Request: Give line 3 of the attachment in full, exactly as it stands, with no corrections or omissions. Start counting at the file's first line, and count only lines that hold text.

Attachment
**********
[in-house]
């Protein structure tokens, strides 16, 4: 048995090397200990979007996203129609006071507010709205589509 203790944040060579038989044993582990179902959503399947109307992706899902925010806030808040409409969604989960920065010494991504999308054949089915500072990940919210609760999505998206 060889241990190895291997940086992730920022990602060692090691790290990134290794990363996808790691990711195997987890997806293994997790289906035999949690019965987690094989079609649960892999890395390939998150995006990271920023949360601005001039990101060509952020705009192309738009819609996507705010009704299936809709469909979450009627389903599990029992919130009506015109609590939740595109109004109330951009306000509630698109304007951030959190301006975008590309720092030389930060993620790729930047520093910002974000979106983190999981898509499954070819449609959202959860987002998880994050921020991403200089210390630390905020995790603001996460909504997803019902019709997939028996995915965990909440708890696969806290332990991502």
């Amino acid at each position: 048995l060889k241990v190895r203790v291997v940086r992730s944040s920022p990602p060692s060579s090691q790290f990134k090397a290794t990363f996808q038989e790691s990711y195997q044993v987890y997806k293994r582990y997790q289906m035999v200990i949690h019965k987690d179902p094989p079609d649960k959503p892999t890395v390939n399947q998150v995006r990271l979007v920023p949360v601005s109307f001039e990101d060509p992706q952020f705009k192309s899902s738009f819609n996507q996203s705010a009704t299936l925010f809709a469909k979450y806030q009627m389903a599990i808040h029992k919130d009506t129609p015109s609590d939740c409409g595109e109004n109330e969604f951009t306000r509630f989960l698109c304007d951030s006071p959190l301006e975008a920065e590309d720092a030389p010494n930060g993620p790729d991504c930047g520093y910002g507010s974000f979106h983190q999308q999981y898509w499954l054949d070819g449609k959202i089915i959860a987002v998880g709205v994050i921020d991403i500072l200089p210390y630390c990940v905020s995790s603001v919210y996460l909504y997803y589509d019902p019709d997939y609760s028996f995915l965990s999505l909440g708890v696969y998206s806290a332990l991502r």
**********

């Amino acid at each position: 048995l060889k241990v190895r203790v291997v940086r992730s944040s920022p990602p060692s060579s090691q790290f990134k090397a290794t990363f996808q038989e790691s990711y195997q044993v987890y997806k293994r582990y997790q289906m035999v200990i949690h019965k987690d179902p094989p079609d649960k959503p892999t890395v390939n399947q998150v995006r990271l979007v920023p949360v601005s109307f001039e990101d060509p992706q952020f705009k192309s899902s738009f819609n996507q996203s705010a009704t299936l925010f809709a469909k979450y806030q009627m389903a599990i808040h029992k919130d009506t129609p015109s609590d939740c409409g595109e109004n109330e969604f951009t306000r509630f989960l698109c304007d951030s006071p959190l301006e975008a920065e590309d720092a030389p010494n930060g993620p790729d991504c930047g520093y910002g507010s974000f979106h983190q999308q999981y898509w499954l054949d070819g449609k959202i089915i959860a987002v998880g709205v994050i921020d991403i500072l200089p210390y630390c990940v905020s995790s603001v919210y996460l909504y997803y589509d019902p019709d997939y609760s028996f995915l965990s999505l909440g708890v696969y998206s806290a332990l991502r």